She smiled, sending warmth to my heart. “I remember when you were born,” she said, “and your father could cradle you in one arm. He would stand in the back of the church, rocking you to sleep. And you just slept there like that.”
He lifted me up over his head, feeding my legs through the holes between his ears and elbows. Up there, I could see everything- the hot dogs, the signs, the grass, and all the people. He held my hands as I gazed around, visions of fellowship mixing with the smells of cooked meats. They laughed. They pointed. They yelled and cheered as cars drove by. Sometimes they would honk back.
Someone was in charge, and that someone called them to action. He lifted me up and over, trading me in for a sign. I looked up to him, jealous and proud. He smiled, and handed me a matching picket. I grinned and marched along with him, the sun beating down, the breeze egging us on in circle after circle, chant after chant.
You might not think golf is loud, but it is. When the T.V. is up full blast, it’s a deafening white noise of wind and monotony. It helped him focus, get in the zone with his bag of pretzels and Budweiser.
“Who’s the best, Emmy?” he would ask me.
“Freddy Couples!” I knew.
At first, we didn’t hear her. We were sunk in, stuck skin-to-skin on the leather couches. Then she opened the door and was louder. Not as loud as him or Freddy, but still pretty loud.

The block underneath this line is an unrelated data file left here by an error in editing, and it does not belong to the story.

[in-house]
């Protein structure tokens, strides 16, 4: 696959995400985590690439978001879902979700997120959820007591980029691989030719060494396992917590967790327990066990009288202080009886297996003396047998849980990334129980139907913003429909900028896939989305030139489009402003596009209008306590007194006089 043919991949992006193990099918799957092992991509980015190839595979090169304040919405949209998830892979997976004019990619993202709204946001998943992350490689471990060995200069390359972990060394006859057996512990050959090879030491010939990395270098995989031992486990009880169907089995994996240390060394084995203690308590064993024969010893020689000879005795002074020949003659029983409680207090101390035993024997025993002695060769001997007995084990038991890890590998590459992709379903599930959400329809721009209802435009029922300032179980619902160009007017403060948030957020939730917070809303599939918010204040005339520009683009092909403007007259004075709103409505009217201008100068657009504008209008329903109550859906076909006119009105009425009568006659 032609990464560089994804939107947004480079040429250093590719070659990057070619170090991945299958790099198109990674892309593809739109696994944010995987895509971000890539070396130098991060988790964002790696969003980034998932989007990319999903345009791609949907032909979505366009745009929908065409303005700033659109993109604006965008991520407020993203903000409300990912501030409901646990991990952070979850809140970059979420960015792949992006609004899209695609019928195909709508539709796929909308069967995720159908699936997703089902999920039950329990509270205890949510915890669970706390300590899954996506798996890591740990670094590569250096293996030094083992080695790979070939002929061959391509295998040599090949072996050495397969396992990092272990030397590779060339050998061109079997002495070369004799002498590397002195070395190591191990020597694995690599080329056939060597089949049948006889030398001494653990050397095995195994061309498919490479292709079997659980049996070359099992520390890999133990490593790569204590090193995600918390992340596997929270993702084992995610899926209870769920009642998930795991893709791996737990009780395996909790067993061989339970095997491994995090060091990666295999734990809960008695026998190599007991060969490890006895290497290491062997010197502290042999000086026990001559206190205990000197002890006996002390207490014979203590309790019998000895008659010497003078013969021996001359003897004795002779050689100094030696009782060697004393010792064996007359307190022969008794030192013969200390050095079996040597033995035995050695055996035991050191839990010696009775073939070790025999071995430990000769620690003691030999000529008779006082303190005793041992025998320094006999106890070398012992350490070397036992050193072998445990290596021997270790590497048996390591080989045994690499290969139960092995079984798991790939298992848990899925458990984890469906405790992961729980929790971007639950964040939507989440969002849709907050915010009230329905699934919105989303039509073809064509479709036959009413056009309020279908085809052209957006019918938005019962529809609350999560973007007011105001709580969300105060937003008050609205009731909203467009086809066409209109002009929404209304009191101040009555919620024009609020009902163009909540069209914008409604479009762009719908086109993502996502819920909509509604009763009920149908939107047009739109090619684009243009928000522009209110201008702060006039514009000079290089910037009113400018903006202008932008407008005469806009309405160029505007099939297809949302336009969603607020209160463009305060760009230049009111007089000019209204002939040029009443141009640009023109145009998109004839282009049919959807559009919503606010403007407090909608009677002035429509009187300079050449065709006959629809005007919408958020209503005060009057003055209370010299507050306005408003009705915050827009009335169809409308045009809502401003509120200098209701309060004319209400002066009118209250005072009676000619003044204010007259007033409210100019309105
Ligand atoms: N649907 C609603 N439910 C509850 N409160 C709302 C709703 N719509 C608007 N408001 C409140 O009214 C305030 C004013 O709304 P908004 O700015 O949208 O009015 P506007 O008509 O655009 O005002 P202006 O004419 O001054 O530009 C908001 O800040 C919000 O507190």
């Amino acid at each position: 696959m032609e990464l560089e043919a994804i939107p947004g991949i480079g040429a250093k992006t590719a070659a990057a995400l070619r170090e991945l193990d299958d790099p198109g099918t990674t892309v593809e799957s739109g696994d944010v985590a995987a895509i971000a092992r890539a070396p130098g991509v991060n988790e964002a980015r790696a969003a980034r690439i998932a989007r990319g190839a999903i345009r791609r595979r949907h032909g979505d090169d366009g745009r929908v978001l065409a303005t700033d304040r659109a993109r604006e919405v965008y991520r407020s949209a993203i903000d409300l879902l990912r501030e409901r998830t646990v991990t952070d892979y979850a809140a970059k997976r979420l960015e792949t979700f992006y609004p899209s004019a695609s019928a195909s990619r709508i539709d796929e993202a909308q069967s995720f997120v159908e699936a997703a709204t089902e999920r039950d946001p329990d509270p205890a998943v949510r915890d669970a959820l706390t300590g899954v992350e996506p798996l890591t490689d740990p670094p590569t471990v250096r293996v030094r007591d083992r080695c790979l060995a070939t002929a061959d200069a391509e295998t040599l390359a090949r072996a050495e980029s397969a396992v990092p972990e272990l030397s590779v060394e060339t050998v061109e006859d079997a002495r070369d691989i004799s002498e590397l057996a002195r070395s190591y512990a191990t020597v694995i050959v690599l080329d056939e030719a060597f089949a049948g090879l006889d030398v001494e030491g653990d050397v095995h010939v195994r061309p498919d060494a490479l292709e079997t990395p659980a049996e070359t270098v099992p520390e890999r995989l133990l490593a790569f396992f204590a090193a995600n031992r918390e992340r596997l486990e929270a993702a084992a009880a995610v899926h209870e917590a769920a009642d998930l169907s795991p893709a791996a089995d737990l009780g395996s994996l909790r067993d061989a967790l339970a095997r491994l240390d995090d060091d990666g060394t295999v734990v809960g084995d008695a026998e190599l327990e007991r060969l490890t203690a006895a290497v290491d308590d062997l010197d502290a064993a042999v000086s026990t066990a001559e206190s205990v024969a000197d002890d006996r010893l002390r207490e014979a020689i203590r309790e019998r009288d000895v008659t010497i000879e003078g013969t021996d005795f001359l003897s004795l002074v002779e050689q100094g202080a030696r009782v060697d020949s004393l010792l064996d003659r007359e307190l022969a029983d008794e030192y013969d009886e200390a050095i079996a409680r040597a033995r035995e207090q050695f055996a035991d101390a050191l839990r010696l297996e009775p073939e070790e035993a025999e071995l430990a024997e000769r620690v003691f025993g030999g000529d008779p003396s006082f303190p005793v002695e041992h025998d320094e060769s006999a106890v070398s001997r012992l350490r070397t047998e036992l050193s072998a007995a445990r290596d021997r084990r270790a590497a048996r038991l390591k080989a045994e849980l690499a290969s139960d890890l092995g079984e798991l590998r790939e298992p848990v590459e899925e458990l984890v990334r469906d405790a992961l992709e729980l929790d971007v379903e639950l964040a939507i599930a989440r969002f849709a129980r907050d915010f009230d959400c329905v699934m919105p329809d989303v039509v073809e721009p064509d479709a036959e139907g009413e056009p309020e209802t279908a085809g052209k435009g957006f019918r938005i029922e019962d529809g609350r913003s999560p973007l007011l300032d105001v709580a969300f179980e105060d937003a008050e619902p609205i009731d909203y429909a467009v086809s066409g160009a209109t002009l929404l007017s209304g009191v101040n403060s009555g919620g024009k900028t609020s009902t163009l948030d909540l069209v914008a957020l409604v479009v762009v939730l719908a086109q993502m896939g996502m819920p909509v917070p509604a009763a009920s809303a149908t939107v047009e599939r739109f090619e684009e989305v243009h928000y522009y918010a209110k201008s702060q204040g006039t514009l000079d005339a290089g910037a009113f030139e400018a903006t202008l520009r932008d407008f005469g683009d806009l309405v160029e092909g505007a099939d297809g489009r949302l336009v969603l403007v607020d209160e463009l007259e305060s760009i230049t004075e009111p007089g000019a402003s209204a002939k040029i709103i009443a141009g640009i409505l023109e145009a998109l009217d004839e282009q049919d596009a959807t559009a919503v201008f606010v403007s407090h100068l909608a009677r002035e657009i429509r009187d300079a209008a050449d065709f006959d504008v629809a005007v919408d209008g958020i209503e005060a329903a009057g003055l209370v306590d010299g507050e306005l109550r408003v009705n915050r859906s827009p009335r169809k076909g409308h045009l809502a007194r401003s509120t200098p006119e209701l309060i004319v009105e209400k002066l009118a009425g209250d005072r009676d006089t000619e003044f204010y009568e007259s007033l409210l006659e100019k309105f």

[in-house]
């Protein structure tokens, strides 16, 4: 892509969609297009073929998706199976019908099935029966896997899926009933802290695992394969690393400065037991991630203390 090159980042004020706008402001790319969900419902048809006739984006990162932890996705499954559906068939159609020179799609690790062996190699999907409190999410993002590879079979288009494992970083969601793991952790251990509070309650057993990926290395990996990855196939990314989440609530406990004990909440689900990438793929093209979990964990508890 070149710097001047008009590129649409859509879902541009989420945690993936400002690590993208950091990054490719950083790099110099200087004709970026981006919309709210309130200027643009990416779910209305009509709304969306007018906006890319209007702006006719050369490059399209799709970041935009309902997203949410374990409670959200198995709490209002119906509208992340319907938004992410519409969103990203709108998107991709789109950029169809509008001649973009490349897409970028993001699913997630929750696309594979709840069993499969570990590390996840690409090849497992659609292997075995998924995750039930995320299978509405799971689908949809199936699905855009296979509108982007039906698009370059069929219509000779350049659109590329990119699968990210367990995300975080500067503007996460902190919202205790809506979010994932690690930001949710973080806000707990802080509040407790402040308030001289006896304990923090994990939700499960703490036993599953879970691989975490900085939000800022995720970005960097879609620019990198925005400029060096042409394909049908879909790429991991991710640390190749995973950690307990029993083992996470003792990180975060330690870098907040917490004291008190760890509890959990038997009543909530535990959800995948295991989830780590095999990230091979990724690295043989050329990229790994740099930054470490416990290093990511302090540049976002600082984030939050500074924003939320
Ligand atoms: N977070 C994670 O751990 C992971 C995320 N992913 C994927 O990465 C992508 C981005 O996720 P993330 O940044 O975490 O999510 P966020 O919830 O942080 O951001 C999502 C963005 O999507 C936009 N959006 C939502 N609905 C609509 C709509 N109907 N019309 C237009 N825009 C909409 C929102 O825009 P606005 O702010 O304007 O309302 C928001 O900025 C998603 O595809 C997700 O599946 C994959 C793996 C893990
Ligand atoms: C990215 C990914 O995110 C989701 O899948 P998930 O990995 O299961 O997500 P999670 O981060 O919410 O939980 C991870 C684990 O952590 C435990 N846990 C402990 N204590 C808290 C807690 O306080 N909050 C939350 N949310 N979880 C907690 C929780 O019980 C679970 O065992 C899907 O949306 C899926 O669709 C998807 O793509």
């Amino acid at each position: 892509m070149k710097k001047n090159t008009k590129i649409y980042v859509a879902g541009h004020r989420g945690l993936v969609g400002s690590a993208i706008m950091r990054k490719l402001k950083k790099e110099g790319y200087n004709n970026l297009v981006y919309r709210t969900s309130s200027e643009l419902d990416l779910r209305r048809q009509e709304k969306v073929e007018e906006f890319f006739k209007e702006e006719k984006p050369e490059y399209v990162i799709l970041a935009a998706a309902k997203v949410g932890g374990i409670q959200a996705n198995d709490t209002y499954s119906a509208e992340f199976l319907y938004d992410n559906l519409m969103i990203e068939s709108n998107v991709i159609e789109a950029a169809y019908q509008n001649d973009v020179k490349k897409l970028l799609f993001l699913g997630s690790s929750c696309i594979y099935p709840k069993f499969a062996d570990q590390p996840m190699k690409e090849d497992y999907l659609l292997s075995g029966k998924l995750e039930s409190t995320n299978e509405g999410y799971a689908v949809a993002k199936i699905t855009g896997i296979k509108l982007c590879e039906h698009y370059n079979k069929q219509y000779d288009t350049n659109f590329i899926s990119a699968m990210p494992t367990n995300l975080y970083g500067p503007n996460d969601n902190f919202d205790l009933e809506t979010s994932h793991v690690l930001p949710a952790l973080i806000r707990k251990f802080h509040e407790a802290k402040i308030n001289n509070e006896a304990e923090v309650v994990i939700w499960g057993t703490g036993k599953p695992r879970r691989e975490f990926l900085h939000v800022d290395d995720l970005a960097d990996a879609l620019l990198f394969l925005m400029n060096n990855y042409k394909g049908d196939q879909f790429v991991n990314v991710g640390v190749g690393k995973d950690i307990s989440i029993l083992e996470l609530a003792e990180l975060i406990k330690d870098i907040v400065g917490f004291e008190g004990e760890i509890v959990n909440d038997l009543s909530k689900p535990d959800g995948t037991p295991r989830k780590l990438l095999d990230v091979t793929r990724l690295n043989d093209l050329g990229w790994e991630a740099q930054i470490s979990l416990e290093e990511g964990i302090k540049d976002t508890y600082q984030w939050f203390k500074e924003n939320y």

I stood there, straddling my bike, feet planted on the concrete, gazing at the edge that was so far off. I smiled, eyes narrowing. I’ll be there before he can blink. The parking lot was massive, home to semi-trucks bedding down for the night. They came in and out all day long- but after sun down, this was our turf.
I hopped back and slammed my foot down, squeaking my tires to life. I pulled myself up, peddling as fast as a could. I could feel the wind rushing past me, trying to stop me- but I was unstoppable.
My bike was so much better than his. It had thick tires, gears and hand breaks. His was old and skinny- skinny body, skinny tires, and curly handles that couldn’t have been practical. I knew he could never catch me.
I grabbed his hand before they wheeled him away. I grabbed it again when it was all over. I walked into his room, trying not to vomit from how sterile everything smelled. He smiled at me, eyes all watery.
“Hi, Dad,” I choked out. “I love you.”
“I love you, too.”
I squeezed his hand and bent down to hug him. I felt our tears soak into each other. I never brought it up again until years later. He told me he didn’t remember any of it, from the drugs.